How to Reset Your Garbage Disposal (Pssst ... It's Way Easy!)
Like most kitchen appliances, a garbage disposal’s essential functions are often taken for granted ... Until it stops working, that is. Before dishing out a chunk of change to hire a plumber to fix the issue, there are several troubleshooting and repair steps you can perform yourself.
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One of the easiest and most effective methods is to simply reset it. Read on to discover how to reset your garbage disposal — plus, learn what to do if a simple reset doesn’t work.
Before proceeding, you should disconnect the garbage disposal from its electrical power source. Doing so is essential for preventing any injuries that could result from the garbage disposal accidentally turning on while you’re working on it.
You can do this by unplugging the garbage disposal’s power cord from its wall outlet, turning off the wall switch that operates the garbage disposal or turning off the breaker that controls the garbage disposal on your home’s electrical service panel.
When Do You Need to Reset Your Garbage Disposal?
Your garbage disposal is designed to automatically shut off when it’s being overworked by a clog, has been running for too long or the motor is otherwise overheating. When this happens, an integrated circuit breaker will trip and shut off the power.
When the built-in circuit is tripped, a normally depressed reset (or “overload”) button will pop out. The reset button is usually (but not always) red in color, and it’s often located on the very bottom of the garbage disposal. In many cases, pushing the reset button is all that’s required to restore power to the garbage disposal.
How to Reset Your Garbage Disposal
Once the power is shut off, locate the reset button on the bottom of the garbage disposal. Push it in until you hear or feel it click. You can then restore power to your garbage disposal and run it to see if it works.
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What If My Garbage Disposal Turns on but Still Doesn’t Work?
If you’ve pressed the reset button and the garbage disposal only hums or makes another strange sound, there is likely something clogging the flywheel — the part that spins the impellers to shred food waste.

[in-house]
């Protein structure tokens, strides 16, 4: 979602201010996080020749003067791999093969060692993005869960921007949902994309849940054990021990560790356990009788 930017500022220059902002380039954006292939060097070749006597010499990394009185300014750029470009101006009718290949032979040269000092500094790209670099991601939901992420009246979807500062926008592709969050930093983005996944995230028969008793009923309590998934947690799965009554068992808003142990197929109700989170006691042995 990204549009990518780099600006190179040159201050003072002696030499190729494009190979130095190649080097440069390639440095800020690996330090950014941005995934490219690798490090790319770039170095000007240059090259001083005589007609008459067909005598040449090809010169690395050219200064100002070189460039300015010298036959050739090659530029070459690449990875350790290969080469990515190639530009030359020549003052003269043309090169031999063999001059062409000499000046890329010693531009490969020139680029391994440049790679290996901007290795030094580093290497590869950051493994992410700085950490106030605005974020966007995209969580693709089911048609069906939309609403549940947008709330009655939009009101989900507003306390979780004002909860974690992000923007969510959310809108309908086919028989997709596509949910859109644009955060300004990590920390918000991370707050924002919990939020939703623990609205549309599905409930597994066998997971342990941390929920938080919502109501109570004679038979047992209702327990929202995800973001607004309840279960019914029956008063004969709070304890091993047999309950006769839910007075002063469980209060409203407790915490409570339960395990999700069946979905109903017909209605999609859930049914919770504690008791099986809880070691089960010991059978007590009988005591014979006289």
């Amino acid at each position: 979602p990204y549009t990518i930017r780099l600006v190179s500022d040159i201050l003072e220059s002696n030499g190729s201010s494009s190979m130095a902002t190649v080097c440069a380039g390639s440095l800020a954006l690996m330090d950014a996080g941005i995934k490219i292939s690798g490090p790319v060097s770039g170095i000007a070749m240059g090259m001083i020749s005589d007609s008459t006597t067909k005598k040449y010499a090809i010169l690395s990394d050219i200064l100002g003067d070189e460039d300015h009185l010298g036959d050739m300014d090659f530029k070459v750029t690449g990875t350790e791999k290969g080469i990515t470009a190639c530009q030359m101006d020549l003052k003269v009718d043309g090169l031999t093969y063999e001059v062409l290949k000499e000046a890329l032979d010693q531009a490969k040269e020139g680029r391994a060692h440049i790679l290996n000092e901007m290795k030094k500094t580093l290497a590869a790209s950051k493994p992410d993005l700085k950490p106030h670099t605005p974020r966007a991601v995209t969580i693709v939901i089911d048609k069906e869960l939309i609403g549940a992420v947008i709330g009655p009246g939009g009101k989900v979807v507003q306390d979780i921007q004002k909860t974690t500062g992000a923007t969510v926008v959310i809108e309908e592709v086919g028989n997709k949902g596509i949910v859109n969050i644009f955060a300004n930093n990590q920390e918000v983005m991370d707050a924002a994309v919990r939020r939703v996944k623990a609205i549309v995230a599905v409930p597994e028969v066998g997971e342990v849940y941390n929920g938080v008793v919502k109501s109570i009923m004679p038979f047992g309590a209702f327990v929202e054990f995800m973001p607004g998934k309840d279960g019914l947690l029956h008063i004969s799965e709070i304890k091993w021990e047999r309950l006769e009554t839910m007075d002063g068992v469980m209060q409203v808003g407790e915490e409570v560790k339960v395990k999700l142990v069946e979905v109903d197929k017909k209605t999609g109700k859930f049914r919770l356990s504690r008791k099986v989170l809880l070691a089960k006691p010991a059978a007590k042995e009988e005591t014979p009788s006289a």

Visually inspect inside the drain to see if you can identify the offending object or substance. If you can see what it is, you can try to remove it with tongs or pliers. You shouldn’t, however, use your hands to remove any obstructions, even if you’re sure the power is off.
Sometimes, the material will be stuck inside or around the flywheel, so you might need to manually turn the flywheel to dislodge the clog. To do this, find the hexagon-shaped hole on the bottom of the unit. This hole is usually made to accommodate a 1/4-inch Allen wrench. You can either use a standard Allen wrench set or a garbage disposal “de-jamming” wrench that’s specifically designed for this purpose.
Place the wrench into the hole and begin to gently turn it back and forth. If it’s difficult to turn, that verifies the presence of a clog. Continue turning back and forth to dislodge the clog until you can easily turn the wrench 360-degrees without any resistance. Once functionality has been restored, you can try to remove the material with your tongues or pliers or try to grind it up if it’s a soft food substance.
Once the source of the clog has been removed, hit the reset button, turn the power back on and test your garbage disposal to see if it works.
What If My Garbage Disposal Still Doesn’t Work?
If you’ve worked through the previous troubleshooting steps and your garbage disposal still isn’t working, that usually means that the motor has burnt out and needs to be replaced. You can either replace it yourself or have a professional do it for you. A new garbage disposal can cost between $50 and $250, and professional installation can cost between $120 and $600.
Whether you’ve successfully fixed your garbage disposal or had to replace it with a new one, ensure that you keep it running at its best by giving it the occasional deep clean.